Wednesday, July 3, 2019
It's Time to Complain
This isn't a term that I was familiar with until I found it in Pamela McLean's new book, "Self as Coach, Self as Leader: Developing the Best in You to Develop the Best in Others."
In the book, she relates how a colleague urged her to do some conscious complaining after McLean was feeling greatly challenged while recovering from a fractured spine.
"For three months, all of my routines had come to an abrupt stop in order to accommodate complete recovery," she writes. "The whole scenario required a dramatically slowed pace."
The colleague suggested it was time that McLean voice her frustrations, so she did. Complaints ranged from only being able to sleep on her back to not being able to drive to not being able to exercise.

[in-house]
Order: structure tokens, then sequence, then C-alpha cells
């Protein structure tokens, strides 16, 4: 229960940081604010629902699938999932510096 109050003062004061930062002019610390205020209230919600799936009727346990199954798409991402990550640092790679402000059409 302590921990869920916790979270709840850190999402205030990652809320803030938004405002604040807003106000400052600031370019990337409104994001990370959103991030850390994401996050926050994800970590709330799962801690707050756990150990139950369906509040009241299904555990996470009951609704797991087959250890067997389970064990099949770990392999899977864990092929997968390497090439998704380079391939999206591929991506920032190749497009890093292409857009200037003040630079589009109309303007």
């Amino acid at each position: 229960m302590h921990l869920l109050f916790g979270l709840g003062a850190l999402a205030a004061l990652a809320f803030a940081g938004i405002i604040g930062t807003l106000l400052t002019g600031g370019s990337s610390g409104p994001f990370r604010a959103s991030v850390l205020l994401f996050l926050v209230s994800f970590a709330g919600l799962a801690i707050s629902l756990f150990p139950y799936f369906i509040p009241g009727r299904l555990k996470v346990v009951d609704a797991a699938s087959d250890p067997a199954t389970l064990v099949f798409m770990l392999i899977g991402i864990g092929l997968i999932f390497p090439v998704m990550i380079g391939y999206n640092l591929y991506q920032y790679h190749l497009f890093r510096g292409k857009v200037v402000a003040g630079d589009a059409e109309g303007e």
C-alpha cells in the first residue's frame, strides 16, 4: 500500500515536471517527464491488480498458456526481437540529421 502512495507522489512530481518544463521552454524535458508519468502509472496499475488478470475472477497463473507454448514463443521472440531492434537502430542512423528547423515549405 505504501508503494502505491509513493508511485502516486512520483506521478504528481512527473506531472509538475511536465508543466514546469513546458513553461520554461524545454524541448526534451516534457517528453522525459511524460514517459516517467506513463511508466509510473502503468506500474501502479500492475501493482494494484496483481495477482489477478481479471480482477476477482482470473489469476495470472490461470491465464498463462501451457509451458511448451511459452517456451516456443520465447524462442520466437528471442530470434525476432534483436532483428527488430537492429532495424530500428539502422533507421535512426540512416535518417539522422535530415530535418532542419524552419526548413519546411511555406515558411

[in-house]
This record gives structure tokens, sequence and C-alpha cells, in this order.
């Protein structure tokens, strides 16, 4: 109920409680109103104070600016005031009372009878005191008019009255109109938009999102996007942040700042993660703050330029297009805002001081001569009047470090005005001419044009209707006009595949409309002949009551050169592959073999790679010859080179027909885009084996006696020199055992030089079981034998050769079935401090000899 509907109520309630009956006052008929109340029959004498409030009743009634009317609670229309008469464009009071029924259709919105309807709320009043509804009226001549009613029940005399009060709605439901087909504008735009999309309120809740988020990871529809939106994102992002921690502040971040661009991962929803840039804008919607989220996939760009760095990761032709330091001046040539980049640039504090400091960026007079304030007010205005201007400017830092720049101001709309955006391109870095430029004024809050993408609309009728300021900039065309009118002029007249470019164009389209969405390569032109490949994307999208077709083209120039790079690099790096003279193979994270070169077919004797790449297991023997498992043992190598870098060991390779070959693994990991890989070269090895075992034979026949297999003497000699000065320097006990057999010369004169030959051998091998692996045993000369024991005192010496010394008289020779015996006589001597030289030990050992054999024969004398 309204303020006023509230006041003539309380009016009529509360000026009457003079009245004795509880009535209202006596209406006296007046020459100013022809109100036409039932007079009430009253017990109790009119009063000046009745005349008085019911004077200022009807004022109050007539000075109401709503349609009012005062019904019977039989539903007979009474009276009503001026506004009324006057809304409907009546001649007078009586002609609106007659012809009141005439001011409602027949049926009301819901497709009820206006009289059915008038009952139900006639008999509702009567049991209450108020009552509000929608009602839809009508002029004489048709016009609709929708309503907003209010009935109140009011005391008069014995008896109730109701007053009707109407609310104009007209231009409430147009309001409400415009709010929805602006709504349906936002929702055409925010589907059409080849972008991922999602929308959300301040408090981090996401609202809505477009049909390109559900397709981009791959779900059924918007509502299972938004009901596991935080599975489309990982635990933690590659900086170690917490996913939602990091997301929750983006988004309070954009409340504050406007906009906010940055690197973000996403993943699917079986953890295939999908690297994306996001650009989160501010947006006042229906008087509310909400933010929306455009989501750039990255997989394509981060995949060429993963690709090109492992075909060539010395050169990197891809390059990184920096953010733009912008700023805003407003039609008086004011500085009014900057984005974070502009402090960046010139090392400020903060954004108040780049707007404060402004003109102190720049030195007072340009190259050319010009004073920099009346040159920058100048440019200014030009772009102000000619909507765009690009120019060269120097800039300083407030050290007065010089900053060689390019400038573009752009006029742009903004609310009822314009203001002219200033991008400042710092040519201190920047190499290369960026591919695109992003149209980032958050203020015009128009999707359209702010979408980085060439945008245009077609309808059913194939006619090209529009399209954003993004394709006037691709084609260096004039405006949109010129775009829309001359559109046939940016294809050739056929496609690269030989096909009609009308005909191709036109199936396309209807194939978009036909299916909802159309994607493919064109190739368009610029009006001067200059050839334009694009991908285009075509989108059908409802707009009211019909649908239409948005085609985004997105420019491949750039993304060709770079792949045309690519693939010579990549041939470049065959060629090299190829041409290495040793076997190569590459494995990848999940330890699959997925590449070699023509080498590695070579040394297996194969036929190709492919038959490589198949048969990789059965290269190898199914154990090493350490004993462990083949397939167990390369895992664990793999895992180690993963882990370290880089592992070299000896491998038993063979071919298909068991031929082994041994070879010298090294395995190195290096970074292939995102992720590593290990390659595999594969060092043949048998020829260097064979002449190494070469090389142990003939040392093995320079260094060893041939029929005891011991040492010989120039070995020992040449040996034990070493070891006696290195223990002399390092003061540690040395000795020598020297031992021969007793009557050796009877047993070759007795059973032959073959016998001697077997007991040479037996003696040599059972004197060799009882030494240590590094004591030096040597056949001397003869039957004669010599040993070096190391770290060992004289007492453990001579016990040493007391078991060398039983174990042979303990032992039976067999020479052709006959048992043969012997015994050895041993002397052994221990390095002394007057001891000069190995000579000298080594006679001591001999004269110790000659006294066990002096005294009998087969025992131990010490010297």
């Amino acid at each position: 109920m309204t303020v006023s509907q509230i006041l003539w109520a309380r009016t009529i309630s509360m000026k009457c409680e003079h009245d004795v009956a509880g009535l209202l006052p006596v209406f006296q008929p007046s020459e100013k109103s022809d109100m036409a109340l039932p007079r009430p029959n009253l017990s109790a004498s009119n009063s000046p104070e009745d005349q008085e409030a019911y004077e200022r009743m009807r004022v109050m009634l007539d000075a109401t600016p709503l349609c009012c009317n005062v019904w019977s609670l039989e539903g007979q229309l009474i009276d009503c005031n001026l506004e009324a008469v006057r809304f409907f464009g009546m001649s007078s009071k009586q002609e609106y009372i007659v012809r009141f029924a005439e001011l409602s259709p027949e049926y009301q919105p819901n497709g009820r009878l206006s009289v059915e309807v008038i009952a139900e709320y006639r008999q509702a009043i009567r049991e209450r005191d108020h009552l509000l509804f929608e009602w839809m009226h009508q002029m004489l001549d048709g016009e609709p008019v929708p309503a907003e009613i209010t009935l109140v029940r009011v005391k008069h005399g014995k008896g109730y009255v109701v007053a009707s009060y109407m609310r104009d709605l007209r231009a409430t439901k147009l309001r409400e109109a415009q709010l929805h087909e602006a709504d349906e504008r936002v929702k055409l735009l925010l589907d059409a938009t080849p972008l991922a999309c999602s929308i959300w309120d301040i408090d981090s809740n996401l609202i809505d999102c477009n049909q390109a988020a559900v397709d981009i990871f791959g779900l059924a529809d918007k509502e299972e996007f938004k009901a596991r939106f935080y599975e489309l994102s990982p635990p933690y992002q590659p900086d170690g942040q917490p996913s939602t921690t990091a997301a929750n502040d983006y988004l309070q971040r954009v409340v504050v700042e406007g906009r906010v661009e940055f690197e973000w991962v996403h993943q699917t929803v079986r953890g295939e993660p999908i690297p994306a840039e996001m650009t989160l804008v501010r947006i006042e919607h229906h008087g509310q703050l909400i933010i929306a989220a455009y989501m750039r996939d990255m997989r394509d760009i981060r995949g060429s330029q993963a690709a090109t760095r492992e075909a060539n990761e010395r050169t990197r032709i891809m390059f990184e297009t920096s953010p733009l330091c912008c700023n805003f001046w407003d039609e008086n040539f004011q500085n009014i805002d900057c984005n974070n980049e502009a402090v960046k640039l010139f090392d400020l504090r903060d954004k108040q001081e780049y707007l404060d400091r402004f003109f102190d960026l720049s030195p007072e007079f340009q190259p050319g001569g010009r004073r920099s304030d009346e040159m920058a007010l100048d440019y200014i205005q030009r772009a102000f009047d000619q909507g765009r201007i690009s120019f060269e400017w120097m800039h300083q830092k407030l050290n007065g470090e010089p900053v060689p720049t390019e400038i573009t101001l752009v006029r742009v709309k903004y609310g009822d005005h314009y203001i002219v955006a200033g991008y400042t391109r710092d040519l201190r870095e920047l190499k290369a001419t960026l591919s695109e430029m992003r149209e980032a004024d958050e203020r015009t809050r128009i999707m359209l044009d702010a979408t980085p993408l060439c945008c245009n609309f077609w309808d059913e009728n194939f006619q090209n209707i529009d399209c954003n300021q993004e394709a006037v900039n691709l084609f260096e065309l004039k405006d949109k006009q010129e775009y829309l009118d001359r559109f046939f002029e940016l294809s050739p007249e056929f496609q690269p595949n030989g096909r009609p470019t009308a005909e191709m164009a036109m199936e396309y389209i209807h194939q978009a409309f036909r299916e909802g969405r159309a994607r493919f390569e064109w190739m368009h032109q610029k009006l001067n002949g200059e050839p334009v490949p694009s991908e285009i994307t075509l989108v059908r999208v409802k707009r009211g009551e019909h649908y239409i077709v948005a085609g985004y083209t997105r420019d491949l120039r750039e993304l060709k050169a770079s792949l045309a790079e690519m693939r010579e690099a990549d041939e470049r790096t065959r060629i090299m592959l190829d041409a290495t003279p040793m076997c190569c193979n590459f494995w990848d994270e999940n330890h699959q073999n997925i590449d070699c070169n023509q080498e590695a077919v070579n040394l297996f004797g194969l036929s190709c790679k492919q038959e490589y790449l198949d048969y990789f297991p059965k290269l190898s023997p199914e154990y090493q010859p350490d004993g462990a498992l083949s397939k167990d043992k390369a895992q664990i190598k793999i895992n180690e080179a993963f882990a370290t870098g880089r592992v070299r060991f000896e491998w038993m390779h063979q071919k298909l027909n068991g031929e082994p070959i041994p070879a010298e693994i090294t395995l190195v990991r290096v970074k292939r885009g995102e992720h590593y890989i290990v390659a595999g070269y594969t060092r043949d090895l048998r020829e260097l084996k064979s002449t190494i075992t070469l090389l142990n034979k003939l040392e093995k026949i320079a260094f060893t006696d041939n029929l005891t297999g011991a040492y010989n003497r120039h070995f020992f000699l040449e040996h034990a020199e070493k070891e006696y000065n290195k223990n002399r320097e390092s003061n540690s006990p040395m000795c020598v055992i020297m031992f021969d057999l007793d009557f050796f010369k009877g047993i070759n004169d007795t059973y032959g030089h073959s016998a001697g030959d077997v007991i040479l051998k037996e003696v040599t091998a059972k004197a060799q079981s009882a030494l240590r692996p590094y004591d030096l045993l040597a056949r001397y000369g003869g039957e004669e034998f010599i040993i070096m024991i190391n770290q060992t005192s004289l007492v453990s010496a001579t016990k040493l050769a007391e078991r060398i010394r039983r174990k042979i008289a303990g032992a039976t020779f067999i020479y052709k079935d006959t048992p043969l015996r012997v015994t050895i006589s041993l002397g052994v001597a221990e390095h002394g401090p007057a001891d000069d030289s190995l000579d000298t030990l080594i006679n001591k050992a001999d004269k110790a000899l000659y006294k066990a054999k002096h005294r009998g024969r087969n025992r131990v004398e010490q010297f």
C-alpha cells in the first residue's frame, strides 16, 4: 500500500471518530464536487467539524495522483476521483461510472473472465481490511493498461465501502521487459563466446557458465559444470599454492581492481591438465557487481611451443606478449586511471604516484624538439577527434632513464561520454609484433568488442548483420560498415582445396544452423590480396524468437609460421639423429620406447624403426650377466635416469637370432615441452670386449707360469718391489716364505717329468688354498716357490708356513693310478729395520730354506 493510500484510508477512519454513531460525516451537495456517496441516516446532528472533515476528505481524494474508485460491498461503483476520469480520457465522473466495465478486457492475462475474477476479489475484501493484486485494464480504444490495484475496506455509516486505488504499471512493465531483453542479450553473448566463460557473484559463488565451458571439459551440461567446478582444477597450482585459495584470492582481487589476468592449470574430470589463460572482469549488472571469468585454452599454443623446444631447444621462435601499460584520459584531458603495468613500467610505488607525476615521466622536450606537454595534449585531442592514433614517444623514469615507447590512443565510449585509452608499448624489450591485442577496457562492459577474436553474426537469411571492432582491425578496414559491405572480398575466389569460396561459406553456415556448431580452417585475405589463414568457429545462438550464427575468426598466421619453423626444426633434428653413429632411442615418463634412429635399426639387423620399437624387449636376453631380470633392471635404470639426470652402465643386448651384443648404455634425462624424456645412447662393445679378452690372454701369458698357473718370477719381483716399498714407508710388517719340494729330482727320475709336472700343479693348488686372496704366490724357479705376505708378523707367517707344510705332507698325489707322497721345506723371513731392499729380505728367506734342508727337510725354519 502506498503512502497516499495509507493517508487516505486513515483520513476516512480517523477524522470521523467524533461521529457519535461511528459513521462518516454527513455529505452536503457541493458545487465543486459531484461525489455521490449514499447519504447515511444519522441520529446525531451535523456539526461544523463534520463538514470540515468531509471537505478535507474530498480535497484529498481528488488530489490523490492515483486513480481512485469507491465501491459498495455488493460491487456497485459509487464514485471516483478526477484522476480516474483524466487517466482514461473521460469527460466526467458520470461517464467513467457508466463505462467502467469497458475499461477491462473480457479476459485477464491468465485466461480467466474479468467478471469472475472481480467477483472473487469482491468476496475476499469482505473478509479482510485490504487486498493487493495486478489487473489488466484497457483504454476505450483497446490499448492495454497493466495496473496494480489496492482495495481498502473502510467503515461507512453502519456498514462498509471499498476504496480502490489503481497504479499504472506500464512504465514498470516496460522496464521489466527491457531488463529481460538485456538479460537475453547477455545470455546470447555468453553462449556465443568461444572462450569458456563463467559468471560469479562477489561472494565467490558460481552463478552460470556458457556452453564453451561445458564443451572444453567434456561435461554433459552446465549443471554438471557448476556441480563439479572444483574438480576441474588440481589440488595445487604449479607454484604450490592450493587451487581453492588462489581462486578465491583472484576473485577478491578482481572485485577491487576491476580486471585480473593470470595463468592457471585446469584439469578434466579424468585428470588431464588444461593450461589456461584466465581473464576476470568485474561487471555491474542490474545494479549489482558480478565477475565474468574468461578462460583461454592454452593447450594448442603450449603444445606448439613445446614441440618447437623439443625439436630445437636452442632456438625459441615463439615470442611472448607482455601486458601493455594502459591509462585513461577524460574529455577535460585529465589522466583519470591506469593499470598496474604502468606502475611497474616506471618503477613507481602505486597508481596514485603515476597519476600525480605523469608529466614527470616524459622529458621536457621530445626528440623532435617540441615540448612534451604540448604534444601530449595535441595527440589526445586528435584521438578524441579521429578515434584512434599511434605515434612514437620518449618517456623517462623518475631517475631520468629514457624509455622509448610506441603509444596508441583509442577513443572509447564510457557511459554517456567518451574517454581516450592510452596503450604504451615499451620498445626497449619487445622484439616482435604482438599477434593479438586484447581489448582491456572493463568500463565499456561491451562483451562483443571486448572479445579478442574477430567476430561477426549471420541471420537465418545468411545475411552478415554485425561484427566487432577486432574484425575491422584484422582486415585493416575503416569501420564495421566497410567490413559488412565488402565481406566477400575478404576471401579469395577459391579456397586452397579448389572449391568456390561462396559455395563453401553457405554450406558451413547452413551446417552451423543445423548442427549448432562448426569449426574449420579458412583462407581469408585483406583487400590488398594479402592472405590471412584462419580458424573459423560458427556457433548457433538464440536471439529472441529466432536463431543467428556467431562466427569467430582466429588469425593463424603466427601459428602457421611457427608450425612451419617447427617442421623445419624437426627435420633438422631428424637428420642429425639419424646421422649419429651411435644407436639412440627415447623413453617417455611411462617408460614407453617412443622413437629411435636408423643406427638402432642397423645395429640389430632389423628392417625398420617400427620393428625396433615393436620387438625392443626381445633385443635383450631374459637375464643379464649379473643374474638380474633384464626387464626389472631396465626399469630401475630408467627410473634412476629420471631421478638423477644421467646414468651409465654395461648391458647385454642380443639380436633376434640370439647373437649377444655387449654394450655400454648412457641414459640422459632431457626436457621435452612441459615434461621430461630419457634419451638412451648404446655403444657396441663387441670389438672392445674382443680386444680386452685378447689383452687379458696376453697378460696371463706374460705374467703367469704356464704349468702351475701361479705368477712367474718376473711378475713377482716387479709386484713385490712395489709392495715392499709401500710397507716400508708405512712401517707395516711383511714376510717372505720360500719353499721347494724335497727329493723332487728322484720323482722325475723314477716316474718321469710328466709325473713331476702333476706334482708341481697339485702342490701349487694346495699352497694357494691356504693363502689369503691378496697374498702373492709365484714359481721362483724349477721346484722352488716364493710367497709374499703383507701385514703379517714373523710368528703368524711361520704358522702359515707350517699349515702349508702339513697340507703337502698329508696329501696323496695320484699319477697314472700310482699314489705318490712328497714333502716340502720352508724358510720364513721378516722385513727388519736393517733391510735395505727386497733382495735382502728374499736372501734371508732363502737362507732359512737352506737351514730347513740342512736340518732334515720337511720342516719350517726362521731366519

"The list was much longer than I realized and I was surprised by how much better I felt when I acknowledged my list of feelings in the form of small complaints," she writes.
Sometimes at work we're supposed to always have a gung-ho attitude, full of energy and enthusiasm. But, honestly, the broken coffee pot, the squeaky office chair of a colleague and the fact that you have to wear a tie to work every day is just wearing you down.
So, get together with a trusted friend or family member and have at it. Whether you want to call it conscious complaining or a good old-fashioned bitch session, get it all out. Like McLean, you may find you feel a whole lot better.